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Planned community Reston, Va., turns 50

Sunday - 4/6/2014, 12:49am  ET

Bob Simon (Ari Ashe)
Bob Simon, founder of Reston, Va., is surrounded by town leaders and well-wishers on Reston's 50th Birthday (and his 100th). (Courtesy of WTOP/Ari Ashe)

WASHINGTON --On April 10, 1964, Robert E. Simon founded the town of Reston. On Thursday, Reston turns 50 and Simon celebrates his 100th birthday.

"It's humbling. It's incredible. It's fantastic. There just aren't enough words," says Simon.

Reston literally is Robert E. Simon's town. Just look at his initials: R-E-S. At a celebration in front of Lake Anne, community leaders and politicians came out to honor his vision.

We asked Simon whether he had any idea that Reston would be so successful when he founded it in 1964.

"Yes, I sure as hell did," he says laughing. "That was the program. The program was for 75,000 people with 7 village center and one town center."

With hundreds on hand, the big names turned out to talk about Simon's vision: Senator Tim Kaine, Congressman Gerry Connolly, Governor Terry McAuliffe, and Fairfax County Board of Supervisors Chairwoman Sharon Bulova and Supervisor Cathy Hudgins, all praised Simon. April 10 has also been proclaimed Reston Day.

"Bob Simon is an idea guy who followed through. And out of that idea grew a beautiful place with an extraordinary identity. The values that he helped instill in this idea called Reston have now permeated thorough out Fairfax County," says Connolly.

He says he hopes the value of community, giving back and civility are virtues that could become a staple in all of Virginia.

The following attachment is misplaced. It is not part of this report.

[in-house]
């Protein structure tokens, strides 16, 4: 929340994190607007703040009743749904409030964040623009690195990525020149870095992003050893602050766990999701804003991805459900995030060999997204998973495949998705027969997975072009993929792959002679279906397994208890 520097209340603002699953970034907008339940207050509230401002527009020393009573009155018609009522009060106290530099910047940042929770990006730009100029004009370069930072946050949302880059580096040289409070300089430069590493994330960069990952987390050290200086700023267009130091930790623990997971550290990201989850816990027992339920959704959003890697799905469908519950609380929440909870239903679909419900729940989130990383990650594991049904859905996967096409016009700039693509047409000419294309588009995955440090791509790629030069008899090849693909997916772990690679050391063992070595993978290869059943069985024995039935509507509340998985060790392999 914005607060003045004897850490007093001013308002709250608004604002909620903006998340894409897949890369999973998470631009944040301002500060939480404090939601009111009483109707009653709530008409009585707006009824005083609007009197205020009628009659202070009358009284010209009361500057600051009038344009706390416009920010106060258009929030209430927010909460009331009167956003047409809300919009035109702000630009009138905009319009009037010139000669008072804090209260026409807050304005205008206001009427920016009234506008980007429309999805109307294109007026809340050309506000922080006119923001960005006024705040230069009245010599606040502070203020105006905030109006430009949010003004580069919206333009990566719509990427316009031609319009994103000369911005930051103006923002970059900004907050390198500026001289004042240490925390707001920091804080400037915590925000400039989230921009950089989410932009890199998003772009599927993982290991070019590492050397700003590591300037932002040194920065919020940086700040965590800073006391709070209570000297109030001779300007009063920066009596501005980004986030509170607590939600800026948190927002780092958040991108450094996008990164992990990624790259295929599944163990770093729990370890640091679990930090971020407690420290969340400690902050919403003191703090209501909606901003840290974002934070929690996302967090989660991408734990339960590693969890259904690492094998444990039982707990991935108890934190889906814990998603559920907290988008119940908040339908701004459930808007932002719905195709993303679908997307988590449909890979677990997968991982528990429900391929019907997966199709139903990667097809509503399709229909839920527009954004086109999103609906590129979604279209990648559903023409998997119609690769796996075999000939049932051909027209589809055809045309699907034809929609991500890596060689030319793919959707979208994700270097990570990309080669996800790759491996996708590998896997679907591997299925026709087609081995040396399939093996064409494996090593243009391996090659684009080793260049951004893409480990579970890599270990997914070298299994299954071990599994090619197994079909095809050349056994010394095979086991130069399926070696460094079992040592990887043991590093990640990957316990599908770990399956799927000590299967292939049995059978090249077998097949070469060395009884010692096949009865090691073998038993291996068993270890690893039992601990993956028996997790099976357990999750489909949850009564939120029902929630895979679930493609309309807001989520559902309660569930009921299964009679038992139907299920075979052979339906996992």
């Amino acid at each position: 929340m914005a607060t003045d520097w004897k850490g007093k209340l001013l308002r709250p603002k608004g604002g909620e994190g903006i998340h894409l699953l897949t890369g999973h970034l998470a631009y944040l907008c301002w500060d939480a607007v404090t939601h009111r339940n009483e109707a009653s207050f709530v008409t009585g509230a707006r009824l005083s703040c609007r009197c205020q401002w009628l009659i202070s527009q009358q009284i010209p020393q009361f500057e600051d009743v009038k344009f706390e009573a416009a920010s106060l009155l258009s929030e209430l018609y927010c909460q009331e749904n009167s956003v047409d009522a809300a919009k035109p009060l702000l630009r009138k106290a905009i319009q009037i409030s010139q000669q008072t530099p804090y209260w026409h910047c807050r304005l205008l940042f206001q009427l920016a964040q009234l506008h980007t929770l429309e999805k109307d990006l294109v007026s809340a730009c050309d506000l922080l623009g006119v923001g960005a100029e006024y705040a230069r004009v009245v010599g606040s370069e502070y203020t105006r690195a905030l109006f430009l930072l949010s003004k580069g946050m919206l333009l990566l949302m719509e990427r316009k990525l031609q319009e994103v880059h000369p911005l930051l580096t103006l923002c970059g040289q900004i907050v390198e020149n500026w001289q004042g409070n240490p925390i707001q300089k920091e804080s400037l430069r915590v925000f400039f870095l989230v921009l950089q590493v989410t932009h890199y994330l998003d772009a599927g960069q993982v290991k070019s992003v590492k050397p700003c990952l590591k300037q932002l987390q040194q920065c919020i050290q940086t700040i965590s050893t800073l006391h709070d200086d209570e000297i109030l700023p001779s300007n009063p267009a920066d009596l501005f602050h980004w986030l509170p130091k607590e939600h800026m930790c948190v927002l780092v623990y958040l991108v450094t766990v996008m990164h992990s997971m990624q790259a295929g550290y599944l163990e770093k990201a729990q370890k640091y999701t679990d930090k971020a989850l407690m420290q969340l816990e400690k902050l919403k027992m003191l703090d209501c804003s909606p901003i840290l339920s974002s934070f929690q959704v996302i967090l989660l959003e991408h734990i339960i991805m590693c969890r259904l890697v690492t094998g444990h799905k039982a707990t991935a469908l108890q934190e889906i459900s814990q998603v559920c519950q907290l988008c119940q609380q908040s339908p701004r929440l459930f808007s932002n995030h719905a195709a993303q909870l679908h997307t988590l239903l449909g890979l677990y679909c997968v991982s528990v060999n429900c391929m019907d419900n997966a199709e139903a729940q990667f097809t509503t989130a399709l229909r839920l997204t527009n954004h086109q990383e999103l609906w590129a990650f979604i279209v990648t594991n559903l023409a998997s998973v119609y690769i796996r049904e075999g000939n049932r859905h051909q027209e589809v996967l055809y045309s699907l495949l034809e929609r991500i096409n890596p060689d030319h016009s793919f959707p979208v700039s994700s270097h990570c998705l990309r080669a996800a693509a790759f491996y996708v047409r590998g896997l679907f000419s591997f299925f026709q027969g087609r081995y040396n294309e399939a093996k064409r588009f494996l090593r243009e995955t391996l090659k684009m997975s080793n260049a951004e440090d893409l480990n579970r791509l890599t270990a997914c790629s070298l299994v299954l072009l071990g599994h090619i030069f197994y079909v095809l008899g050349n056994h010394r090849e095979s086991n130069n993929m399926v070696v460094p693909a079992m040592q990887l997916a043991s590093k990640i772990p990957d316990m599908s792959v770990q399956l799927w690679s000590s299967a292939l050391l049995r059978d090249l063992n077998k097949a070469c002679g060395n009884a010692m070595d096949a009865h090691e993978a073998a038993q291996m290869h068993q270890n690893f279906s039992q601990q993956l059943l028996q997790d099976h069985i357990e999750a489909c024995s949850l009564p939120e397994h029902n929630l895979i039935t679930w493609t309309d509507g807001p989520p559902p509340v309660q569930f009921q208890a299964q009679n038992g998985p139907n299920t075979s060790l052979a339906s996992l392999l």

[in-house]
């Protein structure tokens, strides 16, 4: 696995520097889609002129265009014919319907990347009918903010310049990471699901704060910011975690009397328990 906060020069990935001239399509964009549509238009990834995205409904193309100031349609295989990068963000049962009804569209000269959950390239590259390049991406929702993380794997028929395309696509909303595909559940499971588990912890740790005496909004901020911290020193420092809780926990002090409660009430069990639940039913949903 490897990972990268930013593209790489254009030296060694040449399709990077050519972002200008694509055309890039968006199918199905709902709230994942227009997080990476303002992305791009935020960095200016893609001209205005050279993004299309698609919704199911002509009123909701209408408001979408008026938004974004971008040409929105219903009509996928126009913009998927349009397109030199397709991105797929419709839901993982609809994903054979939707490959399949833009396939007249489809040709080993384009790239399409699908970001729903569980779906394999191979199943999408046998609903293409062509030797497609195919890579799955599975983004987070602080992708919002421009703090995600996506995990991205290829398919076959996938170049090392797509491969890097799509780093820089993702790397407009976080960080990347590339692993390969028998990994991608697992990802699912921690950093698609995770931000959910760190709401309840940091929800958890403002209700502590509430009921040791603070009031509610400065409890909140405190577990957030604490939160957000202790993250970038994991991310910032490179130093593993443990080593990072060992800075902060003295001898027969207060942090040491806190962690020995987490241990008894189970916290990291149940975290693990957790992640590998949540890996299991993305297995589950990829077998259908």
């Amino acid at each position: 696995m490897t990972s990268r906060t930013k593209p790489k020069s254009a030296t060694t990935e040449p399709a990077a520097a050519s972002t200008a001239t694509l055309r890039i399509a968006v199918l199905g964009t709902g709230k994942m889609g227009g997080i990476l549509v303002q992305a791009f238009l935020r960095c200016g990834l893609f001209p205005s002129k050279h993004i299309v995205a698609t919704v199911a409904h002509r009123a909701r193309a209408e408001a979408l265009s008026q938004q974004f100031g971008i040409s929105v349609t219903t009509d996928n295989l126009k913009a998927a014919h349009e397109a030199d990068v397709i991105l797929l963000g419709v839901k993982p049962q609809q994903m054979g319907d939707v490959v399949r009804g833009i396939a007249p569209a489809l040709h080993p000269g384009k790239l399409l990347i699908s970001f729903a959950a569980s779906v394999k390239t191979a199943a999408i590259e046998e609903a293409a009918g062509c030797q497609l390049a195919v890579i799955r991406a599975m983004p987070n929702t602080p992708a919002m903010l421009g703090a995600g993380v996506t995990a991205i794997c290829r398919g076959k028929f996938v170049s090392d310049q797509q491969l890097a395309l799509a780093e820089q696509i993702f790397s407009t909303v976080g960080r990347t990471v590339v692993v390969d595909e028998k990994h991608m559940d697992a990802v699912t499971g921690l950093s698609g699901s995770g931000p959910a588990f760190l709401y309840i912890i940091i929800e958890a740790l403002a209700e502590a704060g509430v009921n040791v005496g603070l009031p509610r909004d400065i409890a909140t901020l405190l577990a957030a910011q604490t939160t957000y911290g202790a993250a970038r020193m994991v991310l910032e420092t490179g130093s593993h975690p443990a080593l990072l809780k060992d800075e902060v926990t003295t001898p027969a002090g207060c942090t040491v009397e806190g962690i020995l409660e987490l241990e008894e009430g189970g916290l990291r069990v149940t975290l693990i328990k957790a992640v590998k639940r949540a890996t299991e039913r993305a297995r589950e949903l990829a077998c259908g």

"I venture to say that when the history of Virginia since World War II is written, Bob Simon will be one of the five or six most important visionaries in shaping the Virginia of today," says Kaine.

Like Columbia, Md., Reston is a planned community. Today the term is called smart growth. Another popular term is activity centers, or communities where people can eat, live, work and play. Both are just an extension of the concept from Simon.

"What makes Reston so special is the sense of community we have and just the fact that you have people of all walks of life side by side. There is a vision that this town was built on and we've stuck to that vision," says Tanya Sanders, who has lived in Reston on-and-off since 1986.

She says she hopes her children will remain here and raise their children in Reston as well.

"It's a place I hold close to my heart: Robert E. Simon town. We have lakes, manmade lakes, we go around, we go walking, we go on the paths. And it's now become a mecca with more businesses coming here ," says Gerald Padmore, who has lived in Reston since 1980.

Even political leaders admit that Reston has a different feel than other Fairfax County towns like Springfield or Burke.

"Reston was a pioneer in understanding the need to provide housing and opportunities for people of all incomes and ethnic backgrounds and has been and continues to be a very welcoming place," says Bulova.

Cathy Hudgins represents Reston on the Board of Supervisors. She has lived in the community for nearly 45 years.

"My husband and I celebrate our anniversary of moving here on April 27. It's so important for us because we didn't think very much about Virginia. We thought we didn't want to move to Virginia, it'll be hard to find a home. But once we did, we found that Bob created an opportunity for us. We raised our sons here and engulfed ourselves in this community since," says Hudgins.

As the Lake Anne community center gets redeveloped in the next several years, the vision remains the same and the hope is that Reston will celebrate a 100th birthday in 2064 with a new generation of Restonians.

Simon believes the challenges are great in a society that's changed a lot in recent years. He has some advice to the younger generation growing up now.

"Get out of your rooms where you keep your high-techery. Get outside. Get on a bicycle. Get on the tennis court. Row a boat, paddle a boat, sail a boat. All the things that make life for a fuller life than just exercising your thumbs," says Simon.

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